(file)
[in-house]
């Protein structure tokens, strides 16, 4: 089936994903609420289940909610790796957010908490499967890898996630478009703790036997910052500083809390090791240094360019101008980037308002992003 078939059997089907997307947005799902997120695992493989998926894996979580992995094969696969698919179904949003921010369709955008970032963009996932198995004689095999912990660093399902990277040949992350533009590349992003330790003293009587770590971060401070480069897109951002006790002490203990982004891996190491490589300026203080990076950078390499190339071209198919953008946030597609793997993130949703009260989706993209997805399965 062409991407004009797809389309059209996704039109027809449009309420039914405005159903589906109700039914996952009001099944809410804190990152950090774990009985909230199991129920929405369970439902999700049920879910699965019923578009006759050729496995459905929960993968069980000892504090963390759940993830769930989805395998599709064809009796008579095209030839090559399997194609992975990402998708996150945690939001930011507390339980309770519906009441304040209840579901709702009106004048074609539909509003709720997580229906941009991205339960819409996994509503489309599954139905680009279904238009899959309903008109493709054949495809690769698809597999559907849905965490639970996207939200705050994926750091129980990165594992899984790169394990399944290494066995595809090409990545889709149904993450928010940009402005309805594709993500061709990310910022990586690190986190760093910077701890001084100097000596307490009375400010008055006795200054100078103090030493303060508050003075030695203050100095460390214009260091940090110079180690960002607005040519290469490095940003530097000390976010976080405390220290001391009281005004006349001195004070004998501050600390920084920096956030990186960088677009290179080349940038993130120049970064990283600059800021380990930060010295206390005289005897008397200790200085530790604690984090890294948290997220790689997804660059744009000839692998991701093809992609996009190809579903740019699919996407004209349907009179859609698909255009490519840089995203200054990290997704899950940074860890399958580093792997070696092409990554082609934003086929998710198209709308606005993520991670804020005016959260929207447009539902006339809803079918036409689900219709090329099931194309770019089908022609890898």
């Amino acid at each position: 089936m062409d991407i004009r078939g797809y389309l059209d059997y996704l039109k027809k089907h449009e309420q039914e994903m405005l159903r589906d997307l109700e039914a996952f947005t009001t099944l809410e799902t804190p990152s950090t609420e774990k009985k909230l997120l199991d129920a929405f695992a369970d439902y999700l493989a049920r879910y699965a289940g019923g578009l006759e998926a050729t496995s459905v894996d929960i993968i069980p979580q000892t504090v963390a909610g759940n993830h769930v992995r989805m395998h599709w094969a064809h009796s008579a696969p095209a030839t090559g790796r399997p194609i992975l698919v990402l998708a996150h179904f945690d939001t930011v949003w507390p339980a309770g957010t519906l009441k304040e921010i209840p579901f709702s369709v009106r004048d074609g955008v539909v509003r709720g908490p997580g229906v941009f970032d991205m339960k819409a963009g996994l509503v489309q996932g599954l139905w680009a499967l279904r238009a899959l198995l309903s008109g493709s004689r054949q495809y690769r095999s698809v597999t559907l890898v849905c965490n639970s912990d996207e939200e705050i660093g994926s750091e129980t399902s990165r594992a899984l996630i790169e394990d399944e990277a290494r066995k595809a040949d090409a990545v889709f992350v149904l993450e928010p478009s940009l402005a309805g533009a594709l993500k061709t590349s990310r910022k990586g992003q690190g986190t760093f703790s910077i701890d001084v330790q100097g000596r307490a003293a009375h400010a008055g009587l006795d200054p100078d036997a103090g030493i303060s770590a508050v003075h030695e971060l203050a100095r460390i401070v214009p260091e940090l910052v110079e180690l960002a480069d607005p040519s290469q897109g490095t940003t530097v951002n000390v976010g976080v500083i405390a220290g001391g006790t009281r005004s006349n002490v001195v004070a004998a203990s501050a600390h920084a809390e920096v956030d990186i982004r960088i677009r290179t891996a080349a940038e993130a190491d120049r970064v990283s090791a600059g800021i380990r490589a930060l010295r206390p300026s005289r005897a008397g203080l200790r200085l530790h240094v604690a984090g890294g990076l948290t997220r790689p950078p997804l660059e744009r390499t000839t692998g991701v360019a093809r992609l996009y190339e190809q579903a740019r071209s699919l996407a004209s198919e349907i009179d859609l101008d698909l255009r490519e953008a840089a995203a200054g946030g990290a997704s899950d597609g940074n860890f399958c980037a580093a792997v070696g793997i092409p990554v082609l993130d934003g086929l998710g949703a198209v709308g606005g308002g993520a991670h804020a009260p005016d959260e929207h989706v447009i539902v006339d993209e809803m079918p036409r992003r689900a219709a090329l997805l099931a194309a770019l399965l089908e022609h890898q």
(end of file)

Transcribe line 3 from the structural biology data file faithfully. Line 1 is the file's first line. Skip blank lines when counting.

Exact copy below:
């Amino acid at each position: 089936m062409d991407i004009r078939g797809y389309l059209d059997y996704l039109k027809k089907h449009e309420q039914e994903m405005l159903r589906d997307l109700e039914a996952f947005t009001t099944l809410e799902t804190p990152s950090t609420e774990k009985k909230l997120l199991d129920a929405f695992a369970d439902y999700l493989a049920r879910y699965a289940g019923g578009l006759e998926a050729t496995s459905v894996d929960i993968i069980p979580q000892t504090v963390a909610g759940n993830h769930v992995r989805m395998h599709w094969a064809h009796s008579a696969p095209a030839t090559g790796r399997p194609i992975l698919v990402l998708a996150h179904f945690d939001t930011v949003w507390p339980a309770g957010t519906l009441k304040e921010i209840p579901f709702s369709v009106r004048d074609g955008v539909v509003r709720g908490p997580g229906v941009f970032d991205m339960k819409a963009g996994l509503v489309q996932g599954l139905w680009a499967l279904r238009a899959l198995l309903s008109g493709s004689r054949q495809y690769r095999s698809v597999t559907l890898v849905c965490n639970s912990d996207e939200e705050i660093g994926s750091e129980t399902s990165r594992a899984l996630i790169e394990d399944e990277a290494r066995k595809a040949d090409a990545v889709f992350v149904l993450e928010p478009s940009l402005a309805g533009a594709l993500k061709t590349s990310r910022k990586g992003q690190g986190t760093f703790s910077i701890d001084v330790q100097g000596r307490a003293a009375h400010a008055g009587l006795d200054p100078d036997a103090g030493i303060s770590a508050v003075h030695e971060l203050a100095r460390i401070v214009p260091e940090l910052v110079e180690l960002a480069d607005p040519s290469q897109g490095t940003t530097v951002n000390v976010g976080v500083i405390a220290g001391g006790t009281r005004s006349n002490v001195v004070a004998a203990s501050a600390h920084a809390e920096v956030d990186i982004r960088i677009r290179t891996a080349a940038e993130a190491d120049r970064v990283s090791a600059g800021i380990r490589a930060l010295r206390p300026s005289r005897a008397g203080l200790r200085l530790h240094v604690a984090g890294g990076l948290t997220r790689p950078p997804l660059e744009r390499t000839t692998g991701v360019a093809r992609l996009y190339e190809q579903a740019r071209s699919l996407a004209s198919e349907i009179d859609l101008d698909l255009r490519e953008a840089a995203a200054g946030g990290a997704s899950d597609g940074n860890f399958c980037a580093a792997v070696g793997i092409p990554v082609l993130d934003g086929l998710g949703a198209v709308g606005g308002g993520a991670h804020a009260p005016d959260e929207h989706v447009i539902v006339d993209e809803m079918p036409r992003r689900a219709a090329l997805l099931a194309a770019l399965l089908e022609h890898q």